There are a number of other flaws in the Value Added Method. Only reading and math teachers can be judged by test data because only those subjects are formally tested. As reported in the Huffington Post, Tennessee's school districts solved this problem by averaging their reading and math teachers' scores and assigning that same score to all the other teachers in the building. Thus physical-education teachers, social-studies teachers, music teachers, etc., were automatically assigned a rating that had nothing to do with the subject they taught or how they taught it. Yet, their careers and livelihoods now depend on that one rating.
In addition, this method assumes that reading and math skills can be improved only by the teachers of those particular subjects. Of course, students employ reading skills in most other subjects, and science cannot be learned without incorporating math. Should the math and science teachers' scores be combined? What if the math teacher has twenty years experience but the science teacher only two? Does the Value Added algorithm have room for one more adaptation?
Why has standardized testing so quickly become the accepted method of evaluating teachers and schools, taking precedence over more thoughtful (and time-consuming) practices such as classroom observations and peer review? Yearly testing requirements of both No Child Left Behind and President Obama's Race to the Top have made testing a very profitable industry, particularly for companies such as Harcourt, CTB McGraw-Hill and Riverside Publishing, who together write 96 percent of the standardized tests used in this country. Estimates place the value of the testing market anywhere from $400 million to $700 million. According to PBS's "Frontline," Pearson NCS (where Todd Farley was employed) has made millions of dollars in profits since 2002 by monopolizing the market in scoring. These same companies make additional profits by selling the test-prep materials now used by districts to bolster their scores.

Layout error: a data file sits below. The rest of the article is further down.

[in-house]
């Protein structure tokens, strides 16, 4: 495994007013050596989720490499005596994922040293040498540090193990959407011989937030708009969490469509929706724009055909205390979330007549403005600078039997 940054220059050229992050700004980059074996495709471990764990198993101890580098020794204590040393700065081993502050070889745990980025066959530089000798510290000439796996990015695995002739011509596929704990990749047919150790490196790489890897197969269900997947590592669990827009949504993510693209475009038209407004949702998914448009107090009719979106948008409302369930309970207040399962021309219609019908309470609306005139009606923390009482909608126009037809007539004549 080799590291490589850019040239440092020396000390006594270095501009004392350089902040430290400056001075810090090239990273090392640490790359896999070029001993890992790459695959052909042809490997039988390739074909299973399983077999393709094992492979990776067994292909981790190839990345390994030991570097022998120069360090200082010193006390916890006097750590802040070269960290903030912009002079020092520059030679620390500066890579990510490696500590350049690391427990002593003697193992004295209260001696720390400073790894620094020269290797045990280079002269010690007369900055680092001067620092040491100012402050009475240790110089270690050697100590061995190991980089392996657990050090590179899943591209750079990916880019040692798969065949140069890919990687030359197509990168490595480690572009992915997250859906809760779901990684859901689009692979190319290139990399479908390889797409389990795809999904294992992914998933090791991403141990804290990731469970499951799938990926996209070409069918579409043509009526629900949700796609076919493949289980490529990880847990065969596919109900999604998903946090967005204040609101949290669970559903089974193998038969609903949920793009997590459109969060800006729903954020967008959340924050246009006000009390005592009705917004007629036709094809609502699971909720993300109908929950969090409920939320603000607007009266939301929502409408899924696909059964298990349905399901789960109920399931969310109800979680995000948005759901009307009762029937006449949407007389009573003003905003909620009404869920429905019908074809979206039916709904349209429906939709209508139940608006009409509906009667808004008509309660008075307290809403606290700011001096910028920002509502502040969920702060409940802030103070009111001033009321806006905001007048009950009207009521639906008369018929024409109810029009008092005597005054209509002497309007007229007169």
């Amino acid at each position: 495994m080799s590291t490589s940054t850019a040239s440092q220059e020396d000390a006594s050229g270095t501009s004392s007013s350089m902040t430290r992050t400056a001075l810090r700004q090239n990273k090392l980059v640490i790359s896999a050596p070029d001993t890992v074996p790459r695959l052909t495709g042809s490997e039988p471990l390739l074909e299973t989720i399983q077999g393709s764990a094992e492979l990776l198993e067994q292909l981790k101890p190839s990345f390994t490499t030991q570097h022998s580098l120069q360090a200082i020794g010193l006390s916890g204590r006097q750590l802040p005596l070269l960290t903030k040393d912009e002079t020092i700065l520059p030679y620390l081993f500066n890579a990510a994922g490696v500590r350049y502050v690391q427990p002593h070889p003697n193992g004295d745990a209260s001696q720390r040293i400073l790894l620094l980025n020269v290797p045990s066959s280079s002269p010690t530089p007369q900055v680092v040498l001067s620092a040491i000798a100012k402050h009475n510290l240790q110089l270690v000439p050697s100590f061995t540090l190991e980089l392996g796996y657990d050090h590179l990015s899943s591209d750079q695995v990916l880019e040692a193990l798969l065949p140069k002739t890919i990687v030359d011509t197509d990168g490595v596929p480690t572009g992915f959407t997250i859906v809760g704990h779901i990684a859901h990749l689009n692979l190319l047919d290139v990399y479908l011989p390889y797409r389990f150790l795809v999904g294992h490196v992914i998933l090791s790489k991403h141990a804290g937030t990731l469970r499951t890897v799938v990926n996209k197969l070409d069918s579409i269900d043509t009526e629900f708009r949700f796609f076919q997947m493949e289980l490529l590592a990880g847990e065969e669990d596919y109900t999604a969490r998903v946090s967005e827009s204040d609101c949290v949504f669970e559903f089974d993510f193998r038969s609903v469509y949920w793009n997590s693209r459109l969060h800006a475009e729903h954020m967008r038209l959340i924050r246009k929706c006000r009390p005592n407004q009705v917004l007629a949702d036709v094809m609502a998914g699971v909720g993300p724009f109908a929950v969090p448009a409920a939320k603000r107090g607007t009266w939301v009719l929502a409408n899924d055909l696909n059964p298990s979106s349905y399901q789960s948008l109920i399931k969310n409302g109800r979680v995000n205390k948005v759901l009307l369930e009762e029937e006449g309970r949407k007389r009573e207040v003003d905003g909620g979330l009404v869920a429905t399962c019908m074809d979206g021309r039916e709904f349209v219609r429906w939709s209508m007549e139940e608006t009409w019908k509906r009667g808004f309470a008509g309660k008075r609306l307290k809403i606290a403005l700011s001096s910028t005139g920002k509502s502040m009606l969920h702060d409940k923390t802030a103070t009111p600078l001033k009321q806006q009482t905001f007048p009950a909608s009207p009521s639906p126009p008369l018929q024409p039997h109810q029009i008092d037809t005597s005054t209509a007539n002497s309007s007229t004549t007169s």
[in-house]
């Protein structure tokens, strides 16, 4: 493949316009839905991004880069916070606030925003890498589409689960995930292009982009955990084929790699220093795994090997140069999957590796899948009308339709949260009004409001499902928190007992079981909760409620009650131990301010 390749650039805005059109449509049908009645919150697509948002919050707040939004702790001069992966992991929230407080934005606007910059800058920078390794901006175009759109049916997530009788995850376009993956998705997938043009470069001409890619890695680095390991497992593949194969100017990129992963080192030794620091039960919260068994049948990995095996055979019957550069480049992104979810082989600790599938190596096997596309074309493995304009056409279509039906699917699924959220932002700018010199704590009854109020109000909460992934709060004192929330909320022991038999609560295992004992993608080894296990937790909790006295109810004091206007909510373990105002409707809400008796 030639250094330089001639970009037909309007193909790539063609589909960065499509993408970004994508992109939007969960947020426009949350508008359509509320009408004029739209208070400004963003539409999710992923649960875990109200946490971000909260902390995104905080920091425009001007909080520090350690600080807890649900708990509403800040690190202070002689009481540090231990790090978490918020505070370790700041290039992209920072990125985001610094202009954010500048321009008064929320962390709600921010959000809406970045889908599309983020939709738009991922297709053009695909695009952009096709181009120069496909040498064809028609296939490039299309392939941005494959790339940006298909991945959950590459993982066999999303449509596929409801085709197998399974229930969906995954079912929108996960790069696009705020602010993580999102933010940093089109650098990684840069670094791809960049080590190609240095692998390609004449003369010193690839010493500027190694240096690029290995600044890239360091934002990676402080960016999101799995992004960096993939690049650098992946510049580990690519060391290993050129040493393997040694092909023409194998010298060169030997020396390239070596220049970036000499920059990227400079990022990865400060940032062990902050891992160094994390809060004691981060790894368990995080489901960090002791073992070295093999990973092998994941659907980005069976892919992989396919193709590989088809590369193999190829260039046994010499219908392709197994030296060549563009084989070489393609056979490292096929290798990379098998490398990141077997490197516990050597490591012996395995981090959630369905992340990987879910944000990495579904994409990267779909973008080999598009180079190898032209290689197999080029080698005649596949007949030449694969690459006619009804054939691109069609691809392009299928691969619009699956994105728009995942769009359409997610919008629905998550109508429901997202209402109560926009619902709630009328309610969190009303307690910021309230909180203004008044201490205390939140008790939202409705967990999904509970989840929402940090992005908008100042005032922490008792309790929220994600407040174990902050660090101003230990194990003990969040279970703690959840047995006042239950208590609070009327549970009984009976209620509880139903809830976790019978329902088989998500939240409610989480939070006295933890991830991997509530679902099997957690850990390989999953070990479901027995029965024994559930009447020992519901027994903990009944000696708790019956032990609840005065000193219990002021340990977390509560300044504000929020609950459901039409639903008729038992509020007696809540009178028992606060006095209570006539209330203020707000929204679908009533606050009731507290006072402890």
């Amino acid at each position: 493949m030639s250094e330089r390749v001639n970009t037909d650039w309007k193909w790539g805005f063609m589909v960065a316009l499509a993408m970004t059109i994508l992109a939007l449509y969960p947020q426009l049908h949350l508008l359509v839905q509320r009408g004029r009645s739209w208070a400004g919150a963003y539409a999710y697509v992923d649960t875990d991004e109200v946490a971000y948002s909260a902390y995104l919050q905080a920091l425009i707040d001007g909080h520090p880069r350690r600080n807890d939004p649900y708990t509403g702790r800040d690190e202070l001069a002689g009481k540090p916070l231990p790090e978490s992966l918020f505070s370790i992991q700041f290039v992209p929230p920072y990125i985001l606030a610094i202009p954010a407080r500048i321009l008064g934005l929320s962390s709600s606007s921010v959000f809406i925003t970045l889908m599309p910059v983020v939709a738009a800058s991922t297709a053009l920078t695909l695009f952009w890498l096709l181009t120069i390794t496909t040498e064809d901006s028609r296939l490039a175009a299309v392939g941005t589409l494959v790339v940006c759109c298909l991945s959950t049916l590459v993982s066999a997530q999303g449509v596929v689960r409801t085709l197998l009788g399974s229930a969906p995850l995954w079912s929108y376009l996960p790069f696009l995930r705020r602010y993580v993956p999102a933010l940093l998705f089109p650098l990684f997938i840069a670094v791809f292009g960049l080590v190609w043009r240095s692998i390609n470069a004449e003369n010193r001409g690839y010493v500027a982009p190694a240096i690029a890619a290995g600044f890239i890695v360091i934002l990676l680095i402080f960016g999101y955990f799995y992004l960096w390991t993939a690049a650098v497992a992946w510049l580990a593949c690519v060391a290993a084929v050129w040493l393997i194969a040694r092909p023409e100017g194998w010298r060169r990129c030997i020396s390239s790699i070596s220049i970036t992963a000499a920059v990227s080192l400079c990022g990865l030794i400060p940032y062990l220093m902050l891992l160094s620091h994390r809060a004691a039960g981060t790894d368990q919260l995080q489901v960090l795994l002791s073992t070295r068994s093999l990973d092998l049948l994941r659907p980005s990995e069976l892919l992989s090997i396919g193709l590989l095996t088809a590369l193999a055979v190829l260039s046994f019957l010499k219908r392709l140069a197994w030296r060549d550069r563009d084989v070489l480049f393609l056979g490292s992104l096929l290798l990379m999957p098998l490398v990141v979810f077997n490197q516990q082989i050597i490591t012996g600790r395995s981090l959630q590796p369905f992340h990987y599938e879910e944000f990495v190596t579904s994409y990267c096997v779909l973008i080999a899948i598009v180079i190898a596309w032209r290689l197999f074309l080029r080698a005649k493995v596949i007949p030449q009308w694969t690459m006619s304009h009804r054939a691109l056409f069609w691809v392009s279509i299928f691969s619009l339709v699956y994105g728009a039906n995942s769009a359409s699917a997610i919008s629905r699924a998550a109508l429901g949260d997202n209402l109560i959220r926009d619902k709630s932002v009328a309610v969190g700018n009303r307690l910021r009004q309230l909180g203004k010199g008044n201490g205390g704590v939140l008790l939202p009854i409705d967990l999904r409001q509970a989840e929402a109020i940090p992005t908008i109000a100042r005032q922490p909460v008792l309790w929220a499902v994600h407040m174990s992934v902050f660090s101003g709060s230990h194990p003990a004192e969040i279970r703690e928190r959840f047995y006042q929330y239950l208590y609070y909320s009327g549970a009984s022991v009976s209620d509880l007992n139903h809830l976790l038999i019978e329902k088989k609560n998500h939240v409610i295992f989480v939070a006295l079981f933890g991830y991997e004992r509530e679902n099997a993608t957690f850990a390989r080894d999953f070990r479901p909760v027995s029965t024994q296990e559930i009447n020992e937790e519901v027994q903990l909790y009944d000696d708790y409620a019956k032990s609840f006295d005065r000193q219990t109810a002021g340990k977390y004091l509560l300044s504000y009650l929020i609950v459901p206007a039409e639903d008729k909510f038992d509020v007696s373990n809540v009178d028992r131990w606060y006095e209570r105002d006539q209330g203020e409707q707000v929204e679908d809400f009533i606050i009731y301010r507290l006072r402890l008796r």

Before No Child Left Behind, data collected from standardized tests were used mainly to update curricula and revise standards. Now that data has become a weapon to fire teachers and deliver public schools deemed "failing" to for-profit companies and charters.